News media consistently grapples with one central question: does your content drive ratings or are your letting ratings drive your content? The latter would allow an entertainment element to enter how editors assign their reporters to cover the news which would undermine the credibility of the information gathered.
Here at the Concurrent, I am seeing readership rise steadily with these columns - something I am thankful for but not seeking. These written portions are meant to be thought-provoking through their ability to inform and entertain an audience without a focus on doing either particularly well.
The podcasts, one of which has already been recorded and uploaded to the website, will have an emphasis on entertaining while video broadcasts will be for the purposes of informing. When it comes to the podcasts, one of the single most important elements of entertainment will be topic selection.
The same goes, in part, for these columns. As I sat down to write this mornings piece for Thursday, I considered several topics. The Tourism Development Council needs to offset its minimal losses in bed tax revenue in the short-term with some key changes in the Visitors and Convention Bureau approach to advertising to keep support behind the Ft. Island Trail bike path.
There was an issue of unequally weighted headlines in the Chronicle when covering a former Citrus County Sheriff’s Office detective’s arrest and a former Citrus County School System principal’s resignation that deserves attention.
Finally, I considered responding to the editorial in which the Chronicle takes a position I agree with about CCSO retaining emergency management, but that failed to mention that Sheriff Prendergast is eliminating a co-mingling of funds - a mess of an accounting practice he inherited from the previous administration.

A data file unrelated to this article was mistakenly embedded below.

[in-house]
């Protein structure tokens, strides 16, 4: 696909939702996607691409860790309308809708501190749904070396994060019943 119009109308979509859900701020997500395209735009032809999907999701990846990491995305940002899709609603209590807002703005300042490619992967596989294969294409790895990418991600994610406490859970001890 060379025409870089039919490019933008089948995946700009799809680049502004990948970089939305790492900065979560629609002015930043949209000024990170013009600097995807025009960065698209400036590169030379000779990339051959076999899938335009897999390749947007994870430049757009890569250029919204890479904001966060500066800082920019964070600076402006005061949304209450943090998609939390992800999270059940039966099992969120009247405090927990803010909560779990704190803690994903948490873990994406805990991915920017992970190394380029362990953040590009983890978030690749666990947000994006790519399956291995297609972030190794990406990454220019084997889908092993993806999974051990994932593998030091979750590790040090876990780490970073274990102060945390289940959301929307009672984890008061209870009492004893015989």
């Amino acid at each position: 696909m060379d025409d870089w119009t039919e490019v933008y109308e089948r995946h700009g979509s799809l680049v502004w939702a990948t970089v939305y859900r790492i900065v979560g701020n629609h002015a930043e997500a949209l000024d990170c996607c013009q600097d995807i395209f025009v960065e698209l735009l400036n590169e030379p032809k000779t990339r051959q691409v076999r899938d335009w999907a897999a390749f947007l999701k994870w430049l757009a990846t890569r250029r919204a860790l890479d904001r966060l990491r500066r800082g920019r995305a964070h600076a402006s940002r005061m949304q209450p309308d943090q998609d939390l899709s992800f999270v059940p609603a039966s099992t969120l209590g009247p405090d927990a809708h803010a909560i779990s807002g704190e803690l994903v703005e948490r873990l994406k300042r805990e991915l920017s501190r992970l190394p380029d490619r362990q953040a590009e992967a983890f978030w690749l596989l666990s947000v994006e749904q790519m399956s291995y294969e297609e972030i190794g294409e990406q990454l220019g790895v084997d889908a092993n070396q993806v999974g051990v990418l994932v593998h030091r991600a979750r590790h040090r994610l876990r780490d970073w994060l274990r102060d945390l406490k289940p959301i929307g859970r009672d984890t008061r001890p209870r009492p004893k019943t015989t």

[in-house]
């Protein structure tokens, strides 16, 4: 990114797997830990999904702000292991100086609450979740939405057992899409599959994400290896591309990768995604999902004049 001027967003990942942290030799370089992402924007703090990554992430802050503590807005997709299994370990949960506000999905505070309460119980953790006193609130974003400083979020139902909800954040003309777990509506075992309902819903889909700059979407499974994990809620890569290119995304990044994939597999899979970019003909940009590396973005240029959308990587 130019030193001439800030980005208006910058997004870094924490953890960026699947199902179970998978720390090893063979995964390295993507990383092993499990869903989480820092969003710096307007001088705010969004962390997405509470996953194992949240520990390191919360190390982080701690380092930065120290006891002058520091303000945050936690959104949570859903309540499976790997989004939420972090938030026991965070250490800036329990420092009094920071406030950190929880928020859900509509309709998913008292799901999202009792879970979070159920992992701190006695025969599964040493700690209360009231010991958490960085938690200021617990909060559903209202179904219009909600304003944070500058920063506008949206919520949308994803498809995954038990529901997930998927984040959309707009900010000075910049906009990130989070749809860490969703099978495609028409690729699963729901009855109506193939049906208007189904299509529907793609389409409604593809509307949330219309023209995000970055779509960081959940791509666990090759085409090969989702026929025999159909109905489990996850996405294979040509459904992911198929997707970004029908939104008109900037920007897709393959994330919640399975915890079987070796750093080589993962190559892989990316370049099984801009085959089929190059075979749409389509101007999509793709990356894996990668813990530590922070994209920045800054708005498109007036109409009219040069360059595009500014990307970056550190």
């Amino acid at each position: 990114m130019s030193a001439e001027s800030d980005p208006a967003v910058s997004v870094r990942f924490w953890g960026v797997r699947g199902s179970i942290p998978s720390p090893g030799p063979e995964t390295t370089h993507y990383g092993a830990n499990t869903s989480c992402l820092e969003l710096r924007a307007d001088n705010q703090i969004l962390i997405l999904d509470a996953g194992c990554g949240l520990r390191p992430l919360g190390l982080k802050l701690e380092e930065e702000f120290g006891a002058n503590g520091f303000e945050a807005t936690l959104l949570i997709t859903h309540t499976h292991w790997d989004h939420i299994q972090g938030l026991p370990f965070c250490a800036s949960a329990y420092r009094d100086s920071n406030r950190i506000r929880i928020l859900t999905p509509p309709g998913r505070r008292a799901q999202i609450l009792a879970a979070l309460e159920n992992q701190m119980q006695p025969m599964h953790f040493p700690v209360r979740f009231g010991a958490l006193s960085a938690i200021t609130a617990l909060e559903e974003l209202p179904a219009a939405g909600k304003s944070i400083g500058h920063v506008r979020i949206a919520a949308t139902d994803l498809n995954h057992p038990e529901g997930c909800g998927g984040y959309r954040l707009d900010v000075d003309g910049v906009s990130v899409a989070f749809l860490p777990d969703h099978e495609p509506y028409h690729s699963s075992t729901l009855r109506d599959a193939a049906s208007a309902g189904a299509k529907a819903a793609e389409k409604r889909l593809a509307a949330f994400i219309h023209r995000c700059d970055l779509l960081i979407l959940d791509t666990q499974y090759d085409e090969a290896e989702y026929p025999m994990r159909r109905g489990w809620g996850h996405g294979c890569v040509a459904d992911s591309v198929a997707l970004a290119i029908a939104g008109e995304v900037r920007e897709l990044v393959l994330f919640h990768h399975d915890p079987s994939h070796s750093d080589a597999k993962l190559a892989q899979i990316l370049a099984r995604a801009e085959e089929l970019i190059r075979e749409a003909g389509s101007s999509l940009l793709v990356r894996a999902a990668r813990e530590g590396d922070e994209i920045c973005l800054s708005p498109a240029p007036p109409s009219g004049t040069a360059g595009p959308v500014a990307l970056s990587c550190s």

I am instead going to take a different approach, however, one that Chronicle publisher Gerry Mulligan takes in his Sunday commentary often and that is always appreciated by many including me. I am going to use this as a reflection to remind myself why I am thankful to live in Citrus County.
I am writing this from my parents’ house who live in Lakewood Ranch, a development seeing Villages-type expansion in Manatee County.
Citrus and Manatee County switch names once a year because we, of course, are known for our beloved animal that is their namesake and down here, which is the home of Tropicana, the citrus industry is still strong. An annual name swap, however, I hope is the closest we get to emulating Manatee County and lately their Board of County Commission has served as a reminder of how thankful we are to have the BOCC we do in Citrus.
Our BOCC is a lightning rod for criticism, and I’m guilty of striking as much as anyone. While they can act against how we might think our leaders should at times, ultimately we are blessed to have the group we do and Manatee County is a good comparison of what it looks like when things go wrong.
The chairwoman of their commission, who is under fire from the public, survived a 4-3 vote from her colleagues to remove her from her chairmanship on Tuesday after she created a pop-up vaccine site for the two wealthiest zip codes in her district. Text messages brought to light Tuesday revealed she communicated with a Lakewood Ranch developer agreeing getting vaccines to wealthier people quicker would help Governor Ron Desantis’ reelection chances in 2022.
Manatee recently fired their county administrator after 30 years. In the lead up to this vote, an unregistered dark money committee apparently funded by a sitting county commissioner paid for a fake poll done by a firm known as “the worst pollster in the nation” to produce numbers saying the administrator was doing a bad job. This committee, backed by the commissioner, included the false data in an unsolicited email to voters with a template letter to send to fellow commissioners to tell them to vote for the administrators removal.
The list of Manatee County craziness doesn’t end there even though this column will. Our county government has a reputation of being ineffective; numbers say otherwise. Our BOCC can be underhanded in some of their tactics, but they are by and large deliberate in the explanations of their actions. Our individual commissioners are not perfect in what they say or how they act, but we have five individuals whose intent is to make the county a better place for all.